- New schoolhouse lights provide the contemporary lighting the family needs with the old-fashioned look they love.
- When the old vinyl flooring was pulled up, the team discovered well-preserved Douglas fir that needed minimal patching. The new alder cabinetry was stained to match.
- The stainless steel Miele hood over the stovetop pulls out when activated for a modern aesthetic. When not in use, it retracts out of view.
- The Simply White (Benjamin Moore OC117) cabinets are highlighted with Cucumber Salad (Benjamin Moore 562) to keep the green scheme rotating throughout the room. Light Pewter (Benjamin Moore 1464) accents give the room added dimension.
- To distinguish the kitchen’s original, and the family’s much-loved, Hoosier cabinet and hutch from the new cabinetry and nickel pulls, the team matched the set’s existing chrome-and-black hardware with crisp, white paint.
- “We knew we wanted to have a green backsplash, because it’s a happy color. But we had a hard time deciding on the right shade,” says Creedon. “The architect, my husband, and I all pulled different tile samples. But, instead of settling on one color, we decided to use all three. When the kitchen is lit up at night, the tiles glow.”
Architect: David Burton of Burton Architecture, Berkeley
Contractor: Mueller Nicholls, Oakland
Color consultant: Melissa Guerrero, Melissa Guerrero Design
Photography: Paul Dyer
Schoolhouse pendants: Rejuvenation, Berkeley; Hanging pendants: Metro Lighting, Berkeley; Bench upholstery: Jo-Ann Fabric and Craft Store; Upholsterer: CushionSource.com; Subway tiles: Interstyle Ceramic + Glass, available at Berkeley Design Center;
Semi-custom cabinetry: Brookhaven by Wood-Mode
“I’ve always been drawn to bold colors, so when it came time to renovate our kitchen, I needed a space that would allow me to express that part of my personality in a sophisticated way,” says Oakland chiropractor Carolyn Finnegan of her and husband Brian Strauss’ family home in the Lakeshore district.
With architect Carrie Shores tasked to design the most chef-, kid-, and guest-friendly layout possible, Finnegan was free to have her way with the vibrant aesthetics making this eat-in kitchen an ideal living-entertaining space.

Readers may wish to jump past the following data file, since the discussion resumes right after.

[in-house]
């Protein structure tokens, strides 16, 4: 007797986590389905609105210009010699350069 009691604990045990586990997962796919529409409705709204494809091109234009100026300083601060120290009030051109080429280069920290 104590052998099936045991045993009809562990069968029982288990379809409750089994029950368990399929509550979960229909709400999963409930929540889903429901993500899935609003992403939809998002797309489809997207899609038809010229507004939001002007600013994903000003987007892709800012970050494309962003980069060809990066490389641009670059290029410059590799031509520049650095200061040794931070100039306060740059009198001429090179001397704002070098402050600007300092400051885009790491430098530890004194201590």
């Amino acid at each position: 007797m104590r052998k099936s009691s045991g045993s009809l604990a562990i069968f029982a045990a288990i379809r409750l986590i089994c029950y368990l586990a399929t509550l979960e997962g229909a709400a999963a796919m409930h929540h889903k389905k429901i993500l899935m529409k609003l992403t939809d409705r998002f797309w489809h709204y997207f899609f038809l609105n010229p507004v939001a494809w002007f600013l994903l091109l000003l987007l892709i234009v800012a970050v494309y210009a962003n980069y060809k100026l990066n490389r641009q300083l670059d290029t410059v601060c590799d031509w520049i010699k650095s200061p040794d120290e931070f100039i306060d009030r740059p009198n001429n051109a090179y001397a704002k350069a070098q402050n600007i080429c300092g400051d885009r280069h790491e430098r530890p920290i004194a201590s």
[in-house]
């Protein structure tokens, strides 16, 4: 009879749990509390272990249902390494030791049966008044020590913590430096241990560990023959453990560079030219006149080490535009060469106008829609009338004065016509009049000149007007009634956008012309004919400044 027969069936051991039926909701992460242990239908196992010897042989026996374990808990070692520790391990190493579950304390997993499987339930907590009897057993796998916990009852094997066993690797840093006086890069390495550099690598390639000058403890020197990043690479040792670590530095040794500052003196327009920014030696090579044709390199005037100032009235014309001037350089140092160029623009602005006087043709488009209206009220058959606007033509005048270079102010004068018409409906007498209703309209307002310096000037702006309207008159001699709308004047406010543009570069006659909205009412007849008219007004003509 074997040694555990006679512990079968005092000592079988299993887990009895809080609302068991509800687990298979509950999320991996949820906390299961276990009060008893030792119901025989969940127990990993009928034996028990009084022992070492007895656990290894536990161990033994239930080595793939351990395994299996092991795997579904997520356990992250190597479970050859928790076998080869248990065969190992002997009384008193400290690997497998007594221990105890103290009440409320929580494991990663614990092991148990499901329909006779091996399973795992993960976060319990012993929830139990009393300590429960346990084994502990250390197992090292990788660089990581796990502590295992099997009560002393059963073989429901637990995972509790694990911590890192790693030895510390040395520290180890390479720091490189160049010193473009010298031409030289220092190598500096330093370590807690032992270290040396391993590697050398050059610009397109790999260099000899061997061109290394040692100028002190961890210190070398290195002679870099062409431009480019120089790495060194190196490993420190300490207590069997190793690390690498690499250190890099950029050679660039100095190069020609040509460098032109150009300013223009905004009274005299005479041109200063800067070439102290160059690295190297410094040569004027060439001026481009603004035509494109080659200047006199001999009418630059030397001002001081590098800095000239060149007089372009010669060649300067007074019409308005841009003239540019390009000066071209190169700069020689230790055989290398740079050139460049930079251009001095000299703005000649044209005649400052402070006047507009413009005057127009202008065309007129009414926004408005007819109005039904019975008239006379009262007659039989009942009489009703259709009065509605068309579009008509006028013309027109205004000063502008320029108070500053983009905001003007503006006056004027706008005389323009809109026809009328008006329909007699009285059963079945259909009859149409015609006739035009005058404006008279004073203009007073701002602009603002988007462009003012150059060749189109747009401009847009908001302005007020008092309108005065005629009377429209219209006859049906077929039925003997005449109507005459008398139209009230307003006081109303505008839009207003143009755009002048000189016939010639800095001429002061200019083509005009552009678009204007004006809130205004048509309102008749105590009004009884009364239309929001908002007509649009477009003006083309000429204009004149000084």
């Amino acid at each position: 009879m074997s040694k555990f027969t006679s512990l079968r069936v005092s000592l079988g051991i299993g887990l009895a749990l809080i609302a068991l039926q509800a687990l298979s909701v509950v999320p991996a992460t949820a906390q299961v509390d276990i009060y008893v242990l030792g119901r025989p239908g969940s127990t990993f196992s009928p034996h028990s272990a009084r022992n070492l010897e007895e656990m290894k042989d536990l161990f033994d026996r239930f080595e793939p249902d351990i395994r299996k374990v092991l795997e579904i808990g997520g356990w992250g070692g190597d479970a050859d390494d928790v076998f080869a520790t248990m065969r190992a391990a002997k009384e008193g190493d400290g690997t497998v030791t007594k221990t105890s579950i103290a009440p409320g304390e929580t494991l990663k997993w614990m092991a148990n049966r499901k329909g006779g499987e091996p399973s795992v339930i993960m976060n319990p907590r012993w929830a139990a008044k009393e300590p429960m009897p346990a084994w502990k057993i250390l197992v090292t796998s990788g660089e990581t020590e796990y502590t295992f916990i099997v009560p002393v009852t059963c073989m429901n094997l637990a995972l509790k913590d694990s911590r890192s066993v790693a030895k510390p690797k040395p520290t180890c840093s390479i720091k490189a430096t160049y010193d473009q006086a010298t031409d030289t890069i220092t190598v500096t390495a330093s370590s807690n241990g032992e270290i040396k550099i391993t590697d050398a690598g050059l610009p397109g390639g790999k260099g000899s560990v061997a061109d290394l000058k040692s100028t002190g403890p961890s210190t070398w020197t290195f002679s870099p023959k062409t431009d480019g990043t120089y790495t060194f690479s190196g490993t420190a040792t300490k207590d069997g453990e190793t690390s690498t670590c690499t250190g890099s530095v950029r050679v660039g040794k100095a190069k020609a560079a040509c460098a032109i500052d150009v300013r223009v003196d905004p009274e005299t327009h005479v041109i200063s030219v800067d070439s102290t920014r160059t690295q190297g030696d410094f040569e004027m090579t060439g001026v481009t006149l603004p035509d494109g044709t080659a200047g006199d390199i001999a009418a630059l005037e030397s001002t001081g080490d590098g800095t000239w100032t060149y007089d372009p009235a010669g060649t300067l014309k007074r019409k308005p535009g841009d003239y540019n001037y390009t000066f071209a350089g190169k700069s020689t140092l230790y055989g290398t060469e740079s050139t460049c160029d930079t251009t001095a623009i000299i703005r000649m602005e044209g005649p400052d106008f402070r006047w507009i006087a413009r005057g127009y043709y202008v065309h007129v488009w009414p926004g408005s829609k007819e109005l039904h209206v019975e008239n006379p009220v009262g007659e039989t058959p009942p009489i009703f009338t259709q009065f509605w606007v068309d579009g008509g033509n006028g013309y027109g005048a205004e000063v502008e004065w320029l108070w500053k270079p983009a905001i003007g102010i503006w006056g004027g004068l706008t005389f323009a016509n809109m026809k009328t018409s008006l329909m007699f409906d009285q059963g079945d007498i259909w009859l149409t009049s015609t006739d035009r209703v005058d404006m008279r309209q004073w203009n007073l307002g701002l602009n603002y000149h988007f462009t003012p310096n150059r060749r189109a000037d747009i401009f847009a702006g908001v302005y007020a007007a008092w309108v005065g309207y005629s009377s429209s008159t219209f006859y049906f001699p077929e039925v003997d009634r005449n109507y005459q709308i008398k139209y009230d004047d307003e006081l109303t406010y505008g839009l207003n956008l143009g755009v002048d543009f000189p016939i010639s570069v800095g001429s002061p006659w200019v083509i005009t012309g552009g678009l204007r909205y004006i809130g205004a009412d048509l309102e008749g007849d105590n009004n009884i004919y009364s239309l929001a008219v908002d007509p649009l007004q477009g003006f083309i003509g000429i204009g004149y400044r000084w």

- Though she loved the Van Deusen Blue (Benjamin Moore C156) wall color, Finnegan was initially nervous it would be too dark despite the abundant sunlight from the new sliding glass doors that open to the patio. “But,” she notes, “once the cabinets were up, I knew I’d made the right choice.”
- Architect Carrie Shores first suggested walnut cabinetry. The couple loved the look, but not the price tag. To achieve a similar aesthetic for about $10,000 less, Shores recommended they go with hickory. “I loved the wood, but in its natural state, it was too light for me,” says Finnegan. “Carrie had it gray-washed, giving it a great contrast with the walls.”
- “Brian is the home chef. He’s also a salesman,” offers Finnegan. “When it came time to buy our appliances, he knew it would be most cost efficient to buy in bulk and have competitors outbid each other. Thanks to his savvy shopping, he got us good prices.”
- One of the family’s favorite things about the kitchen, aside from its colors, is its double dishwashers. “As long as you can find the space, a second dishwasher isn’t that much more expensive,” Finnegan adds. “It makes life so much easier with kids and entertaining.”
Architect: Carrie Shores, Larson/Shores Architecture and Interiors, Oakland
Contractor: Acme Builders Inc., Oakland
Photography: Mark Luthringer
Chandelier: Room & Board; Bar stools: West Elm; Dining table: Propeller, San Francisco; Dining chairs: Room & Board; Marble countertops: Calacatta Bianco, sourced from Pietra Fina Inc., Hayward; Cabinetry: Cabico Custom Cabinetry, sourced from Larson/Shores Architecture and Interiors